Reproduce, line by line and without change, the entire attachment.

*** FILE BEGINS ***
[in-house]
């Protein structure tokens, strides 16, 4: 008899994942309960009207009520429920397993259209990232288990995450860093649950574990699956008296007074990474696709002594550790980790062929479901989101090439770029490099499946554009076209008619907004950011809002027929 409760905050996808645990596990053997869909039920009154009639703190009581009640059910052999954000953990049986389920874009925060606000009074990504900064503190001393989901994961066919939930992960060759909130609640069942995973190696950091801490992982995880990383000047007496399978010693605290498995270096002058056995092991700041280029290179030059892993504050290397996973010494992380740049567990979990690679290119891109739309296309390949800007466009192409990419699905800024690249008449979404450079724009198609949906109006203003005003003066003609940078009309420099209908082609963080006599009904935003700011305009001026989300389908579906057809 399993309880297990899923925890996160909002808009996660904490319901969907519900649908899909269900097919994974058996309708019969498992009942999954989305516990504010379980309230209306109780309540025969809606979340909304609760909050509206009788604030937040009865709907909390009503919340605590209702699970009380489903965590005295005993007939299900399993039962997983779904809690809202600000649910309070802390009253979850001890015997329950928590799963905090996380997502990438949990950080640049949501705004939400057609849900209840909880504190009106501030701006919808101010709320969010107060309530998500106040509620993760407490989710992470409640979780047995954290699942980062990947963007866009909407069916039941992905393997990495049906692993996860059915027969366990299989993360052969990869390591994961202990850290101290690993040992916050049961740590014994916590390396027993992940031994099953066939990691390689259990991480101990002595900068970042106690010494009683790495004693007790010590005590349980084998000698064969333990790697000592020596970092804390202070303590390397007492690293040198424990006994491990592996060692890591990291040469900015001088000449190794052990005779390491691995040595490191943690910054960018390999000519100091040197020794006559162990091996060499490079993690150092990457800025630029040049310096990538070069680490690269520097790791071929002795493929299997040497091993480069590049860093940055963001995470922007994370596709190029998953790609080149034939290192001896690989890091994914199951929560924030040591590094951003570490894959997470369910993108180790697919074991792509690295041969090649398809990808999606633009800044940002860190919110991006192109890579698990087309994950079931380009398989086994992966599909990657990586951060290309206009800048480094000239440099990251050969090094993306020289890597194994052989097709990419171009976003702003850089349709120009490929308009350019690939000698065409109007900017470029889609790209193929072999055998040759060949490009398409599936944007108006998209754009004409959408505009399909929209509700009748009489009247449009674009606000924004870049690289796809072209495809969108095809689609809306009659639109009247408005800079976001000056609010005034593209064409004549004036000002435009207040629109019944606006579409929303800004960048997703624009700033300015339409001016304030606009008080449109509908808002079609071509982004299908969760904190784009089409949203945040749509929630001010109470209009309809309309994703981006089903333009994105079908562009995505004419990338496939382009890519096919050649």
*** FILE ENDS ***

[in-house]
């Protein structure tokens, strides 16, 4: 008899994942309960009207009520429920397993259209990232288990995450860093649950574990699956008296007074990474696709002594550790980790062929479901989101090439770029490099499946554009076209008619907004950011809002027929 409760905050996808645990596990053997869909039920009154009639703190009581009640059910052999954000953990049986389920874009925060606000009074990504900064503190001393989901994961066919939930992960060759909130609640069942995973190696950091801490992982995880990383000047007496399978010693605290498995270096002058056995092991700041280029290179030059892993504050290397996973010494992380740049567990979990690679290119891109739309296309390949800007466009192409990419699905800024690249008449979404450079724009198609949906109006203003005003003066003609940078009309420099209908082609963080006599009904935003700011305009001026989300389908579906057809 399993309880297990899923925890996160909002808009996660904490319901969907519900649908899909269900097919994974058996309708019969498992009942999954989305516990504010379980309230209306109780309540025969809606979340909304609760909050509206009788604030937040009865709907909390009503919340605590209702699970009380489903965590005295005993007939299900399993039962997983779904809690809202600000649910309070802390009253979850001890015997329950928590799963905090996380997502990438949990950080640049949501705004939400057609849900209840909880504190009106501030701006919808101010709320969010107060309530998500106040509620993760407490989710992470409640979780047995954290699942980062990947963007866009909407069916039941992905393997990495049906692993996860059915027969366990299989993360052969990869390591994961202990850290101290690993040992916050049961740590014994916590390396027993992940031994099953066939990691390689259990991480101990002595900068970042106690010494009683790495004693007790010590005590349980084998000698064969333990790697000592020596970092804390202070303590390397007492690293040198424990006994491990592996060692890591990291040469900015001088000449190794052990005779390491691995040595490191943690910054960018390999000519100091040197020794006559162990091996060499490079993690150092990457800025630029040049310096990538070069680490690269520097790791071929002795493929299997040497091993480069590049860093940055963001995470922007994370596709190029998953790609080149034939290192001896690989890091994914199951929560924030040591590094951003570490894959997470369910993108180790697919074991792509690295041969090649398809990808999606633009800044940002860190919110991006192109890579698990087309994950079931380009398989086994992966599909990657990586951060290309206009800048480094000239440099990251050969090094993306020289890597194994052989097709990419171009976003702003850089349709120009490929308009350019690939000698065409109007900017470029889609790209193929072999055998040759060949490009398409599936944007108006998209754009004409959408505009399909929209509700009748009489009247449009674009606000924004870049690289796809072209495809969108095809689609809306009659639109009247408005800079976001000056609010005034593209064409004549004036000002435009207040629109019944606006579409929303800004960048997703624009700033300015339409001016304030606009008080449109509908808002079609071509982004299908969760904190784009089409949203945040749509929630001010109470209009309809309309994703981006089903333009994105079908562009995505004419990338496939382009890519096919050649």